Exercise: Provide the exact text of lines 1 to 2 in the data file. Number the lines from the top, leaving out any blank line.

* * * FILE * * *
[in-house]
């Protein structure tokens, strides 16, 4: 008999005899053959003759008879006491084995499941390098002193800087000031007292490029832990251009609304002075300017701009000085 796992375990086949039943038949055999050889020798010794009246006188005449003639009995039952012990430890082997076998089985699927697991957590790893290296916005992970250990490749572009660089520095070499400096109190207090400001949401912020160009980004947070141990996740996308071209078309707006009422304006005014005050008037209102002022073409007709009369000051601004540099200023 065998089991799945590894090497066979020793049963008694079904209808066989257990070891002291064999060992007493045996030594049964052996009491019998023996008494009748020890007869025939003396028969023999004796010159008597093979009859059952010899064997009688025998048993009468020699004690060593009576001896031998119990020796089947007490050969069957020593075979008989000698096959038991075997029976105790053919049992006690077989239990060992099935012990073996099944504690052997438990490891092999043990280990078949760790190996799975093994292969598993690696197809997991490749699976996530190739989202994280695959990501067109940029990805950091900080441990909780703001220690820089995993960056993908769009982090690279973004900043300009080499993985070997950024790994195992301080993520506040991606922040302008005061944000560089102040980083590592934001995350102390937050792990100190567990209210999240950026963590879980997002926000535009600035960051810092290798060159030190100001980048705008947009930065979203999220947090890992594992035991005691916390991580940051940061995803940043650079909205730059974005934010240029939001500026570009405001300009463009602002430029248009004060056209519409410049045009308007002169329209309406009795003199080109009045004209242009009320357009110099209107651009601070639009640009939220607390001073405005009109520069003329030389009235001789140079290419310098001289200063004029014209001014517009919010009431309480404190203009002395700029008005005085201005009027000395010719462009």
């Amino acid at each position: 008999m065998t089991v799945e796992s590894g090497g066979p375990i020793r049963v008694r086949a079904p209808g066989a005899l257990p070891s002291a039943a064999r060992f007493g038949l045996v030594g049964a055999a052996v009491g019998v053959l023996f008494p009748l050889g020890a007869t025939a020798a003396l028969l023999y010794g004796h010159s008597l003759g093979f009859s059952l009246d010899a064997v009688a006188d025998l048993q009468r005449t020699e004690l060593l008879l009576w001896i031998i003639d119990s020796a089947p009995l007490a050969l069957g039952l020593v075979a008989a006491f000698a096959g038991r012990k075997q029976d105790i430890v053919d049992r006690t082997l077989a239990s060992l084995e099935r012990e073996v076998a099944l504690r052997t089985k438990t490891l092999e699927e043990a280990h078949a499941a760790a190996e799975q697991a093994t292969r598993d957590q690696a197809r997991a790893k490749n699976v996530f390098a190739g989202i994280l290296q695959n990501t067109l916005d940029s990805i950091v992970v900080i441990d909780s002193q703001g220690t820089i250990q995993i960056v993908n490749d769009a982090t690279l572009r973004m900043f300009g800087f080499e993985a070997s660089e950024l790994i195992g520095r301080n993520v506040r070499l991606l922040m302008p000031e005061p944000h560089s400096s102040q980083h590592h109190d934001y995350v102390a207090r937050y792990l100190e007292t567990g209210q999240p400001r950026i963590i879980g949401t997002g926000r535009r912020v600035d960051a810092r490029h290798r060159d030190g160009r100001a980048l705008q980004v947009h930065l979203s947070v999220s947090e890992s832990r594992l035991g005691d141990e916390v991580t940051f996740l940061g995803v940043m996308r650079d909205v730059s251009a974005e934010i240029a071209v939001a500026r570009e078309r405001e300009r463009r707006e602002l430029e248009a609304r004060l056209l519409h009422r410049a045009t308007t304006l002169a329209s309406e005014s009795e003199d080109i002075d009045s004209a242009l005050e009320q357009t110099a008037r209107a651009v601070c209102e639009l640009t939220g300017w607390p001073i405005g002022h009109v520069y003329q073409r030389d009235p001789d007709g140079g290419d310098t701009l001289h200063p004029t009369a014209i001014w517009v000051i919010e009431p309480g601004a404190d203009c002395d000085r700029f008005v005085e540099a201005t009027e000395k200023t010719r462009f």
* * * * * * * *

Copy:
[in-house]
């Protein structure tokens, strides 16, 4: 008999005899053959003759008879006491084995499941390098002193800087000031007292490029832990251009609304002075300017701009000085 796992375990086949039943038949055999050889020798010794009246006188005449003639009995039952012990430890082997076998089985699927697991957590790893290296916005992970250990490749572009660089520095070499400096109190207090400001949401912020160009980004947070141990996740996308071209078309707006009422304006005014005050008037209102002022073409007709009369000051601004540099200023 065998089991799945590894090497066979020793049963008694079904209808066989257990070891002291064999060992007493045996030594049964052996009491019998023996008494009748020890007869025939003396028969023999004796010159008597093979009859059952010899064997009688025998048993009468020699004690060593009576001896031998119990020796089947007490050969069957020593075979008989000698096959038991075997029976105790053919049992006690077989239990060992099935012990073996099944504690052997438990490891092999043990280990078949760790190996799975093994292969598993690696197809997991490749699976996530190739989202994280695959990501067109940029990805950091900080441990909780703001220690820089995993960056993908769009982090690279973004900043300009080499993985070997950024790994195992301080993520506040991606922040302008005061944000560089102040980083590592934001995350102390937050792990100190567990209210999240950026963590879980997002926000535009600035960051810092290798060159030190100001980048705008947009930065979203999220947090890992594992035991005691916390991580940051940061995803940043650079909205730059974005934010240029939001500026570009405001300009463009602002430029248009004060056209519409410049045009308007002169329209309406009795003199080109009045004209242009009320357009110099209107651009601070639009640009939220607390001073405005009109520069003329030389009235001789140079290419310098001289200063004029014209001014517009919010009431309480404190203009002395700029008005005085201005009027000395010719462009």